Utah’s Summit County Health Department (SCHD) released a report earlier this month detailing its coordinated response during the pandemic. According to SCHD Public Health Emergency Manager Chris Crowley, who led the local effort, the county’s Emergency Operations Center (EOC) was key to achieving a positive outcome early on.
Get the latest state-specific policy information for the health care sector delivered to your inbox.
Crowley said, ‘From the beginning we took a very aggressive approach. “On the very first day in January of 2020, we adopted [National Incident Management System Incident Command Structure] Which allowed us to have a good division of responsibilities and distribution. The complexity of planning and responding and communicating through that system allowed us to be very effective.”
Crowley, who had been a member of the Olympic organizing committee since the last Olympic Games, said his background in planning a major international sporting event helped coordinate the rural county’s response.
“I applied the same planning principle that we do with the Olympics where we have a lot of organization and a lot of moving parts. [where] Everyone plans in their own silo and then we integrate that and build from that a large and effective response effort,” Crowley said. “It’s an event-based planning structure that works for large events , and COVID is no different.”
SCHD outlined a detailed timeline of its response regarding the peaks and valleys of the county’s case in its COVID-19 After-Action Report Executive Summary, Over a time period from February 2020 to March 2022, the summary revealed a series of public health measures aimed at reducing the spread of infection and subsequent vaccination.
The response plan to SCHD was designed around CDC’s Public Health Emergency Preparedness and Response The guidance, which outlines 15 operational capabilities across 6 domains of public health preparedness: community resilience, incident management, information management, response and mitigation, escalation management and biosurveillance.
The county reported 14,158 cases, 332 hospitalizations and 26 deaths related to COVID-19 in that time period. The county’s vaccination rate is 90% for a population of approximately 43,000, with rates for the adult and senior (age 65 and older) populations at 94% and 107%, respectively (over estimated population).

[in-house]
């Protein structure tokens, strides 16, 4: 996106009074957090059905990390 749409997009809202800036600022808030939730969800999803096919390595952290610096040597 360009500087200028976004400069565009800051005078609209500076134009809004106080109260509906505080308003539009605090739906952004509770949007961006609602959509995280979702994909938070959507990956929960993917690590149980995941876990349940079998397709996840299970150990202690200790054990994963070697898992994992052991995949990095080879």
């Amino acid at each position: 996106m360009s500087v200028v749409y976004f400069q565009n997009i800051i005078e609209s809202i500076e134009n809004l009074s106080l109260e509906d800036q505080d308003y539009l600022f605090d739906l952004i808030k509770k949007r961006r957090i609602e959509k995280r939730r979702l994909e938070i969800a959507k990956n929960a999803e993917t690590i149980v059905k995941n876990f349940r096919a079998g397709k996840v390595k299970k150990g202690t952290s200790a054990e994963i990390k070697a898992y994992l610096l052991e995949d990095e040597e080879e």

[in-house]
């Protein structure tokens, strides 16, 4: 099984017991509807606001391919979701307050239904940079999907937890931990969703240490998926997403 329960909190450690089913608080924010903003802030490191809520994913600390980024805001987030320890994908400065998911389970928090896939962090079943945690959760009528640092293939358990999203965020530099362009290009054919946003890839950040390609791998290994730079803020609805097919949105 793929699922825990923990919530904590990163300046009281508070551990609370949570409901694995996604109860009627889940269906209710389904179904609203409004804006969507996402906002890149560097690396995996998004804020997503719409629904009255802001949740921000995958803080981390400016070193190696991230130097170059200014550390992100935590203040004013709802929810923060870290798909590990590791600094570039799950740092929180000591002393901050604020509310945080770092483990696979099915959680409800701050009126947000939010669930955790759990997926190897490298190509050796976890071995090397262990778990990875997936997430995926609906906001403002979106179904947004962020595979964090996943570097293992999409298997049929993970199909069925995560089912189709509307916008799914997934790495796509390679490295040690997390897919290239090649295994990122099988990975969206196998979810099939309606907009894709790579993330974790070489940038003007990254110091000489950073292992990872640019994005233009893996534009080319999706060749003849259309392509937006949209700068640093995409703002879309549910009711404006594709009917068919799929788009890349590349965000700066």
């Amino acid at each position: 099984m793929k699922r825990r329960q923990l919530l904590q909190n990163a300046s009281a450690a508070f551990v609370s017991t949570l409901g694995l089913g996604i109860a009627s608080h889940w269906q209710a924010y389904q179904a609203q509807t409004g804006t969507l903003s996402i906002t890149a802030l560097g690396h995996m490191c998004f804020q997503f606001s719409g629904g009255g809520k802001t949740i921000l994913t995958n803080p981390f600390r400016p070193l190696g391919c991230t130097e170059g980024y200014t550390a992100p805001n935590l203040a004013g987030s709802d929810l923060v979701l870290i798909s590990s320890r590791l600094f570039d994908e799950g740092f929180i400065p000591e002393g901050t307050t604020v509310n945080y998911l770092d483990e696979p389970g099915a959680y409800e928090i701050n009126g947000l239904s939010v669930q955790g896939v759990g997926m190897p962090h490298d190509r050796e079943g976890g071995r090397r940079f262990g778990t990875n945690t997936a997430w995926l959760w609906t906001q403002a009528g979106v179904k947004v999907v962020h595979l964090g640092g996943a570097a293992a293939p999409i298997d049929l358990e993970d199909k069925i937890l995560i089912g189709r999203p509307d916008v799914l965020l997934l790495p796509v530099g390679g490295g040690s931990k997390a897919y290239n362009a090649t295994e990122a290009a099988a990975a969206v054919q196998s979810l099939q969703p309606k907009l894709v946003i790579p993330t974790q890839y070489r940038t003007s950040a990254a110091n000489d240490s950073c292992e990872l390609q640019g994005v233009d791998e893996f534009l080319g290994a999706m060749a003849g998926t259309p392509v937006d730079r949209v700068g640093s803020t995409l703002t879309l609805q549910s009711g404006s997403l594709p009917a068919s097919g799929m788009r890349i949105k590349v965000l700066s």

on wednesday Health and Human Services Interim Committee introduced a bill for the upcoming legislative session that would authorize a policy and governance review of public health departments. If passed, the legislation could affect how and how much money is distributed to SCHD.
Crowley said there was a high level of community support and volunteerism in its Medical Reserve Corps (MRC) which contributed to the success of measures such as its drive-through screening and mass vaccination rollout. He said SCDH would seek to build its MRC capabilities and advocated for more resources.
“People were committed but a lot of them were spontaneous volunteers,” Crowley said. “We had to focus a lot of our efforts on providing timely training. Once you get on the ground, we train you and you start making deliveries. So we are looking to build our MRC capability. And that’s something that we’ve focused resources on and that’s one of our priorities.
A second element is community outreach, especially among our vulnerable populations and non-English speaking populations. We know we’ve had challenges penetrating those populations and we want to make sure we do our best to enhance not only communication but two-way communication and trust building.
The report will be used to strengthen the department’s response capabilities for future outbreaks. With the busy ski season expected to attract large numbers of visitors to the county, Crowley hopes the department will avoid another winter surge, but is confident it can respond if it happens.